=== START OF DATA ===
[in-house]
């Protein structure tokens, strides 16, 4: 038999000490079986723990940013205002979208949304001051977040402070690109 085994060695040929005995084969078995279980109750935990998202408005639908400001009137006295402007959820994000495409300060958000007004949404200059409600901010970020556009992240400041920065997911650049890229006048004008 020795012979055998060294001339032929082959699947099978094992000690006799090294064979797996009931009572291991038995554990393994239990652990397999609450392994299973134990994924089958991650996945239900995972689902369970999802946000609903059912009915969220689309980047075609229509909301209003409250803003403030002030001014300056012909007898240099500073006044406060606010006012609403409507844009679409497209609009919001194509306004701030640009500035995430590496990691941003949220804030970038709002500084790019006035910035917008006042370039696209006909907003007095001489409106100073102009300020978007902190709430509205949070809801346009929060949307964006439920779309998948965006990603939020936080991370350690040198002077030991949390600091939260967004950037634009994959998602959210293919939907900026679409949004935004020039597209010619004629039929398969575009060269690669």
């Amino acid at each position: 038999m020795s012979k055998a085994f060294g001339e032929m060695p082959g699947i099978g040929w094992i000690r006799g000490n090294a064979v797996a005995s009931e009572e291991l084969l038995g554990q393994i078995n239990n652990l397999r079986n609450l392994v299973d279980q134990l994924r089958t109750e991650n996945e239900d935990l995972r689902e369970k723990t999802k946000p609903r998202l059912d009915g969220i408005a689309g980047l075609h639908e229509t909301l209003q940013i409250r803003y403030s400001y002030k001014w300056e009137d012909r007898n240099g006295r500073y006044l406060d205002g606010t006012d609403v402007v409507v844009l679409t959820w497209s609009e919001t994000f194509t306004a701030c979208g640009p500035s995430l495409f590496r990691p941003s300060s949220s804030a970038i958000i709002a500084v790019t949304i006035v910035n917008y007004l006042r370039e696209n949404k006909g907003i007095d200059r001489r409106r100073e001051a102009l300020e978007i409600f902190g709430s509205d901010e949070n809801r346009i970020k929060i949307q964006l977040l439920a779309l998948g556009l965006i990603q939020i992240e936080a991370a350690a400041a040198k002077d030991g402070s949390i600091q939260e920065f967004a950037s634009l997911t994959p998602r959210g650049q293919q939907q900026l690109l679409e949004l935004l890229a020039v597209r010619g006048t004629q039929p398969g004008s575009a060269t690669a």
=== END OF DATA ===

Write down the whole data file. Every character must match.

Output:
[in-house]
């Protein structure tokens, strides 16, 4: 038999000490079986723990940013205002979208949304001051977040402070690109 085994060695040929005995084969078995279980109750935990998202408005639908400001009137006295402007959820994000495409300060958000007004949404200059409600901010970020556009992240400041920065997911650049890229006048004008 020795012979055998060294001339032929082959699947099978094992000690006799090294064979797996009931009572291991038995554990393994239990652990397999609450392994299973134990994924089958991650996945239900995972689902369970999802946000609903059912009915969220689309980047075609229509909301209003409250803003403030002030001014300056012909007898240099500073006044406060606010006012609403409507844009679409497209609009919001194509306004701030640009500035995430590496990691941003949220804030970038709002500084790019006035910035917008006042370039696209006909907003007095001489409106100073102009300020978007902190709430509205949070809801346009929060949307964006439920779309998948965006990603939020936080991370350690040198002077030991949390600091939260967004950037634009994959998602959210293919939907900026679409949004935004020039597209010619004629039929398969575009060269690669």
């Amino acid at each position: 038999m020795s012979k055998a085994f060294g001339e032929m060695p082959g699947i099978g040929w094992i000690r006799g000490n090294a064979v797996a005995s009931e009572e291991l084969l038995g554990q393994i078995n239990n652990l397999r079986n609450l392994v299973d279980q134990l994924r089958t109750e991650n996945e239900d935990l995972r689902e369970k723990t999802k946000p609903r998202l059912d009915g969220i408005a689309g980047l075609h639908e229509t909301l209003q940013i409250r803003y403030s400001y002030k001014w300056e009137d012909r007898n240099g006295r500073y006044l406060d205002g606010t006012d609403v402007v409507v844009l679409t959820w497209s609009e919001t994000f194509t306004a701030c979208g640009p500035s995430l495409f590496r990691p941003s300060s949220s804030a970038i958000i709002a500084v790019t949304i006035v910035n917008y007004l006042r370039e696209n949404k006909g907003i007095d200059r001489r409106r100073e001051a102009l300020e978007i409600f902190g709430s509205d901010e949070n809801r346009i970020k929060i949307q964006l977040l439920a779309l998948g556009l965006i990603q939020i992240e936080a991370a350690a400041a040198k002077d030991g402070s949390i600091q939260e920065f967004a950037s634009l997911t994959p998602r959210g650049q293919q939907q900026l690109l679409e949004l935004l890229a020039v597209r010619g006048t004629q039929p398969g004008s575009a060269t690669a």